Walsall Junction - Horseley Fields
Walsall Branch Canal, Wyrley and Essington Canal
8 miles 7 furlongs
Walking along the eight Walsall Locks you wouldn't think that this was once a very busy section of the BCN . Today the Walsall Branch Canal is fairly grim backwater, opened in 1841 it lifts the canal up to the 473ft Wolverhampton level at Birchills Junction.

At the top lock there is an interesting collection of buildings, a former mission that offered boaters a bath and spiritual enlightenment rather than alcohol and also served as the Birchills Canal Museum before the money ran out. Interestingly, there's also a dovecot, an infrequent sight in this part of the world. Much more common, a collection of shopping trollies, can be observed below Birchills Aqueduct.

At the junction with the Wyrley and Essington Canal, we go left. A right turn would have taken us to the power stations that served Walsall from 1916 to 1982, the original one had all its coal delivered by canal and their cooling towers relied on water from the canal. It would be good to say something nice but even the towpath graffiti is half hearted, although there is a useful map painted under Stokes Bridge. Sneyd Narrows, Wharf and Junction provide some interest on this fairly pleasant section but the rumble of traffic builds as the M6 is approached.

By the time Roughwood Narrows and Bentley Wharf Bridge are reached the road noise has diminished and there's a nature reserve. Adjacent houses engage the canal up to Lane Head Bridge where refreshment can be had at 'The Bridge' or the 'United Kingdom' or both.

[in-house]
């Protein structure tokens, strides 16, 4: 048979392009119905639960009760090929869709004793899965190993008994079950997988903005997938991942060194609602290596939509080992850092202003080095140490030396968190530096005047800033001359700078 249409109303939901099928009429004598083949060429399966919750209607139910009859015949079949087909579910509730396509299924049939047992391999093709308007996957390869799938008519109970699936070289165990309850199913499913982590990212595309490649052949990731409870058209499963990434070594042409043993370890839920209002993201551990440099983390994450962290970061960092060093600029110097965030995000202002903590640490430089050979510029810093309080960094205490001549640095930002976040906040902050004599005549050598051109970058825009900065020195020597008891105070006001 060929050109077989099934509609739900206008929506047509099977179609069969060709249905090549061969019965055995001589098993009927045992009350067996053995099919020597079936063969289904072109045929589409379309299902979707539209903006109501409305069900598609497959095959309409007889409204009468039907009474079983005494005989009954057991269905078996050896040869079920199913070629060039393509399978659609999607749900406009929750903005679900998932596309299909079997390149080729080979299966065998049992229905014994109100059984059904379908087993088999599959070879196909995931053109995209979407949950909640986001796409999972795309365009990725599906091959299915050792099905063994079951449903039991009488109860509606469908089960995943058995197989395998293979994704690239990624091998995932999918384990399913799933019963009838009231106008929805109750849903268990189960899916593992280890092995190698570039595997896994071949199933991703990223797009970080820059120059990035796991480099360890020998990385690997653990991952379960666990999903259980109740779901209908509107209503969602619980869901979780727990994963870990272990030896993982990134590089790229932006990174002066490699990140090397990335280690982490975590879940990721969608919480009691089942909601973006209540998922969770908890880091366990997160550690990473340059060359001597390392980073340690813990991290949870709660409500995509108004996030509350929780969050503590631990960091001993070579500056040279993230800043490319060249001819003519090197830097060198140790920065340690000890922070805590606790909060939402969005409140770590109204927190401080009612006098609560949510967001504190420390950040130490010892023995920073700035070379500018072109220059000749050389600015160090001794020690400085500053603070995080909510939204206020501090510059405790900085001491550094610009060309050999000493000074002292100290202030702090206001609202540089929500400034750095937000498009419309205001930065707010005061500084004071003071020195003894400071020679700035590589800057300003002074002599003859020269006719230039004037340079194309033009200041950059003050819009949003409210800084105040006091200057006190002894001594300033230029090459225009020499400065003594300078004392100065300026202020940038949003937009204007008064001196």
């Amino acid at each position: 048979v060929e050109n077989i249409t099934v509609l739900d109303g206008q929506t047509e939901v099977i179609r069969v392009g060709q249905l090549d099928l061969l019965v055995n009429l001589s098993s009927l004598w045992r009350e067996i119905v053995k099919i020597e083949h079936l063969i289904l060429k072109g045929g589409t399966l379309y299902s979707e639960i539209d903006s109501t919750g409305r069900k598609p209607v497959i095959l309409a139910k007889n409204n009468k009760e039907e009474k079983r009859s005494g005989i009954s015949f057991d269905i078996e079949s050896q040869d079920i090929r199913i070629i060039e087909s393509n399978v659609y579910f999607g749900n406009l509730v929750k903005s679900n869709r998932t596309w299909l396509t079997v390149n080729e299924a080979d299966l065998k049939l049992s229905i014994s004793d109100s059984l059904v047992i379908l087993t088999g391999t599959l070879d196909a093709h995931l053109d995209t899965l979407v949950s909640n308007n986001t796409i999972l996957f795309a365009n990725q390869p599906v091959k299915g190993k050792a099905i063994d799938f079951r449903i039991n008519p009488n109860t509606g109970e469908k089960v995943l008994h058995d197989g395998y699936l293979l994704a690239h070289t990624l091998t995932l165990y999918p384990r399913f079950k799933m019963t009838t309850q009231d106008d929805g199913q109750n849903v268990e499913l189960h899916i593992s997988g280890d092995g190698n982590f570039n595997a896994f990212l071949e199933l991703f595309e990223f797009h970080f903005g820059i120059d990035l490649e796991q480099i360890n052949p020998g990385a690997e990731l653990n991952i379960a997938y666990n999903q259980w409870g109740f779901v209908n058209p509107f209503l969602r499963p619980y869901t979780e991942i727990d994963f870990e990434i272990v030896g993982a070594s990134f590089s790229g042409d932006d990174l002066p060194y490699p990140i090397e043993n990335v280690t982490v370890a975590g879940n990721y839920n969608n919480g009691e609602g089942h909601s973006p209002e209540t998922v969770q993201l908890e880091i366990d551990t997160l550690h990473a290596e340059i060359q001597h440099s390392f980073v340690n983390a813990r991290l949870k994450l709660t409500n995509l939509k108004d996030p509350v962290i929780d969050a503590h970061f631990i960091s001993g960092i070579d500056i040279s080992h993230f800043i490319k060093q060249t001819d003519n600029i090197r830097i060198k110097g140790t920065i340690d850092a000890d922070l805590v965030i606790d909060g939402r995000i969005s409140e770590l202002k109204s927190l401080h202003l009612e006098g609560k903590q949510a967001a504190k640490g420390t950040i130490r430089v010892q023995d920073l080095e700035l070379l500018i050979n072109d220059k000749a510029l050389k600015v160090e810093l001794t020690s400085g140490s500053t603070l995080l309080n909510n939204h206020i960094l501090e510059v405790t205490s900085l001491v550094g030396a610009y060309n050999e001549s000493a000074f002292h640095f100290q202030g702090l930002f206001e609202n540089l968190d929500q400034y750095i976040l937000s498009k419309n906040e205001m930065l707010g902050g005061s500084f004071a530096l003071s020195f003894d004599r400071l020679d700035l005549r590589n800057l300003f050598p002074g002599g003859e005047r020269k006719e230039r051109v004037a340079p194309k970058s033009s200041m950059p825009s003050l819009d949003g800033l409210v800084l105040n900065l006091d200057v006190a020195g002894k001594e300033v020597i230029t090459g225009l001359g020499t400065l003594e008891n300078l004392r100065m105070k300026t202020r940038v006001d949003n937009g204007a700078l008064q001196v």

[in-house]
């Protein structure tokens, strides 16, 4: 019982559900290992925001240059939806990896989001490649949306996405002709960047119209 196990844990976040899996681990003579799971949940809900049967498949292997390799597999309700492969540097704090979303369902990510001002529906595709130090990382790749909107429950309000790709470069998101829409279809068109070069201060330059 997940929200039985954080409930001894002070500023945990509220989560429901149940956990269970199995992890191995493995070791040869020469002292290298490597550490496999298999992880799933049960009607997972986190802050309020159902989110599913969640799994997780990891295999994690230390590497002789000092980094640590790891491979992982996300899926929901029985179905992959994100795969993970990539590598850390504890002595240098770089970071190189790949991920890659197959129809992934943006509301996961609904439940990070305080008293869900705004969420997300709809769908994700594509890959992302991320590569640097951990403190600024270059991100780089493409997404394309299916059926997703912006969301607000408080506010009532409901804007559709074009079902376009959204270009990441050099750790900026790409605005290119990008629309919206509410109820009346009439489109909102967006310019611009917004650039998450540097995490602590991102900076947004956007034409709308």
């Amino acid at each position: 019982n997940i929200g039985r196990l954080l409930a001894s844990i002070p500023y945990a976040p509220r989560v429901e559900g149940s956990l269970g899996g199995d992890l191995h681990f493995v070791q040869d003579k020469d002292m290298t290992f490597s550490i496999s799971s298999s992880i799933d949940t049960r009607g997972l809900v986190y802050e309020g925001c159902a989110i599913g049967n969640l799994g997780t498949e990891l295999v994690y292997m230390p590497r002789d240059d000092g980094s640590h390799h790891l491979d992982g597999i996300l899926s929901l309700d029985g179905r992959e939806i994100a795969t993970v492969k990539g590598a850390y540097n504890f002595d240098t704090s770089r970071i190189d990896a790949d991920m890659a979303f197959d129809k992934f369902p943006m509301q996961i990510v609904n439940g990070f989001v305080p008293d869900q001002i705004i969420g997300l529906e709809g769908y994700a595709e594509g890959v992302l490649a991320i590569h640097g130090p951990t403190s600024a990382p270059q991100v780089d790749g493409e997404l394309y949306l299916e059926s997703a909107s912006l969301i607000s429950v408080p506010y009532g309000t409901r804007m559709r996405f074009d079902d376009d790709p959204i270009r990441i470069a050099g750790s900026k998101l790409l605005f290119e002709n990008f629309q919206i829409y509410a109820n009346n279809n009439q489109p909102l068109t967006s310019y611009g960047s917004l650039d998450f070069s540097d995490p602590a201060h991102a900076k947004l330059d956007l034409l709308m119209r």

At Holly Bank Basin and the Short Heath Branch there is a much more urban feel but then greenery returns and there's really nothing of note, except for the bright red Devils Elbow Bridge, as the canal passes through neat housing on its way to Wednesfield Visitor Moorings and the Dog and Partridge.

Passing the rather odd Trap Makers Bridge, you reach the Bentley Bridge Retail Park at Wednesfield Junction where the Bentley Canal should be. Opened in 1843 and closed in 1961, this canal was built after the W&E amalgamated with the BCN and ran to the Anson Branch of the Walsall Canal. After the junction, housing returns to each side of the canal. The manicured landscape is all very pleasant and there's even some modern art at the disused Heath Town Railway Bridge.

Factories and scrap yards take over up to Lycetts Basin and the Horseley Toll Stop, before going under the railway and on to the Birmingham Main Line at Horseley Fields Junction, a location which will never win any awards from the British Tourist Board. The W&E is a fairly clean, well kept canal but it lacks personality, the Honda Accord of canals. Not having locks doesn't help, parts are pleasantly rural but then for much of the time you are walking through nondescript housing estates.

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